Sunday, January 18, 2009

Shot in the Dark, or A Creative Process?

OK. So I've been working on this piece whose creation has been very organic. I have hesitated to put it up here because it is not finished, and it could turn out to be crap. But if I am going to take one of the creative avenues I like to take in painting, I have to assume the risk that it will turn out to be time ill spent. (So may reading this journal of the experience--a warning to the reader!) Today's entry is the back story.

I began last fall working on the idea of using my small, hand-carved soft blocks as the actual builders of form in my paintings. I knew I didn't want to work on paper; I wanted the finished works to be on canvas. It is very hard to make a good print on a piece of stretched canvas, so I decided to gesso my own cloth (bought as scraps for cheap at fabric stores.) I gessoed three layers on the cloth at least, leaving the fabric to dry between coats. It made a great surface on which to work flat, because I might press with as much firmness as I needed to transfer a print. (Of course, it meant I had to stretch it when I was done, but one must suffer for one's art.)

Below is one of the several paintings using this process that I completed last fall. It sold in November to one of my local collectors.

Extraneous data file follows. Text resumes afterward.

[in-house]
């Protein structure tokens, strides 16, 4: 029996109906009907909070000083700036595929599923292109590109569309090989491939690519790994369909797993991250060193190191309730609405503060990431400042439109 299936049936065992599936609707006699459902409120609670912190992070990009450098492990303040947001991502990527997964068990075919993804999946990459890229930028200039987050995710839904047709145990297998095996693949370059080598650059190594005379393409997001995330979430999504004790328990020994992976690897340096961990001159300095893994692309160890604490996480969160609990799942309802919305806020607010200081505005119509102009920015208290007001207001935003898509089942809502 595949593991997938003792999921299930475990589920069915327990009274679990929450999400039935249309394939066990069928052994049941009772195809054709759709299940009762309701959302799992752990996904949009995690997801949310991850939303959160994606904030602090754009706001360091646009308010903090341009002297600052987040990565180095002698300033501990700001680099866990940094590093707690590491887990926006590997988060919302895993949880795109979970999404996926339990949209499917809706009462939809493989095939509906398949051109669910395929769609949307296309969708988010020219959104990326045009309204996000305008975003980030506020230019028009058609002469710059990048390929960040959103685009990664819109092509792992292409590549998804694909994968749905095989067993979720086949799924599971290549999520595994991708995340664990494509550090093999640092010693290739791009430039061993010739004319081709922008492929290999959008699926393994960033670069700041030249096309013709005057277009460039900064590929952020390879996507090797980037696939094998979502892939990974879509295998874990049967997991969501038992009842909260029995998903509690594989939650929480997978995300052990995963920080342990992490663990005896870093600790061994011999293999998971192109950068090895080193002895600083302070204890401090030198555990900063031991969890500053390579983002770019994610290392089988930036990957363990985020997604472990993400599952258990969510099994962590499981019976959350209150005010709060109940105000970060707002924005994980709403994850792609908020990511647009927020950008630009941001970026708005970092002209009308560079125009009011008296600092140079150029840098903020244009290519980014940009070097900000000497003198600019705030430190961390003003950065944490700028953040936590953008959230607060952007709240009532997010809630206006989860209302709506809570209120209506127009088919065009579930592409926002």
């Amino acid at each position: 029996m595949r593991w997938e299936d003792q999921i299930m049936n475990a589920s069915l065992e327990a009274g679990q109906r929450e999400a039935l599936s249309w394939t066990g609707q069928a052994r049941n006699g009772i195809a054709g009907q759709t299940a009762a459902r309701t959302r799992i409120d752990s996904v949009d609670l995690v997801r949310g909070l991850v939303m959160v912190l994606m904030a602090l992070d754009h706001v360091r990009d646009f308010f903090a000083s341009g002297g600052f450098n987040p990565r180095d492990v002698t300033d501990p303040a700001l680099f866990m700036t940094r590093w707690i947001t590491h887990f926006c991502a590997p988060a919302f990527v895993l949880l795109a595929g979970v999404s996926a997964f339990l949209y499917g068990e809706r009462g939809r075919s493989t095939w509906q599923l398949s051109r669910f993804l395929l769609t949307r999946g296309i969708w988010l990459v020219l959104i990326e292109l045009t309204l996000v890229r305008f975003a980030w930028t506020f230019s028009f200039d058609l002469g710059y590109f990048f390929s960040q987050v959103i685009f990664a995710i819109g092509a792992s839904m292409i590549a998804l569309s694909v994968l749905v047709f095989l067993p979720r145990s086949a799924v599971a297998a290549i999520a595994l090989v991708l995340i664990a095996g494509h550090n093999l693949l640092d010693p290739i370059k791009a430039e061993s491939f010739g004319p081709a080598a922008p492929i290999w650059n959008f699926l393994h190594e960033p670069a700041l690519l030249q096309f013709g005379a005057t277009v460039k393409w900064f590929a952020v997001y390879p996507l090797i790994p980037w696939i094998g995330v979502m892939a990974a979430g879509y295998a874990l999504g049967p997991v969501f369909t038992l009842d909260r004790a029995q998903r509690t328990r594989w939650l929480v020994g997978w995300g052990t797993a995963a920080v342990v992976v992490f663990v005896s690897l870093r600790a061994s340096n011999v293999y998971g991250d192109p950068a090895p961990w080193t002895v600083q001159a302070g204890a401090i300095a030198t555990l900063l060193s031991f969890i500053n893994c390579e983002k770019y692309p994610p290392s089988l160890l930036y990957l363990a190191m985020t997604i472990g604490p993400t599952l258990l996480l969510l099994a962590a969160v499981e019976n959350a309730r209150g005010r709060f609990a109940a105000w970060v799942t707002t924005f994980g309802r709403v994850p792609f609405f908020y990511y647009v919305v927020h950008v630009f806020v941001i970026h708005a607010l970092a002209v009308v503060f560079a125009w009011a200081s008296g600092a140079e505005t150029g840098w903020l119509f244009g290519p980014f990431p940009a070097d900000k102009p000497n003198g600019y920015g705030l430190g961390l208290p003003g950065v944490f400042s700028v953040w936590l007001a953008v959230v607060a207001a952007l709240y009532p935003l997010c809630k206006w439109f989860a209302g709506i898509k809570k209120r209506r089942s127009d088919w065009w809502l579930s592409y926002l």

Under Cover, acrylic

Then I began playing with creating gessoed "cloth" for the making of other items. My friend and longtime printmaking student, Inge, took several pieces of this "cloth" and has been using it to create purses and covers for notebooks. This is an example of our collaboration.

She is an interior designer and has many samples of cloth, buttons, etc. The square in the center is a piece of the gessoed cloth I printed. She made all the other design and constuction choices. I have several of these for sale in my studio.

This is all preface to say that I had been pondering what to do with a sheet of this "cloth" that I had left over from Inge's efforts. I taped it up on the wall of my studio and left it hanging there some weeks while I "watched" it. I will often do this when I don't have a clear idea of the direction a painting should go. I leave it where I may look at it out of the corner of my eye, without pressure, until the solution emerges in my head.

This is the trimmed end of the watched swatch...

More later, for those who dare!

1 comment:

ariel freeman said...

I am sure you will come up with something grand. I can't wait to see it. Thanks for the creative insight.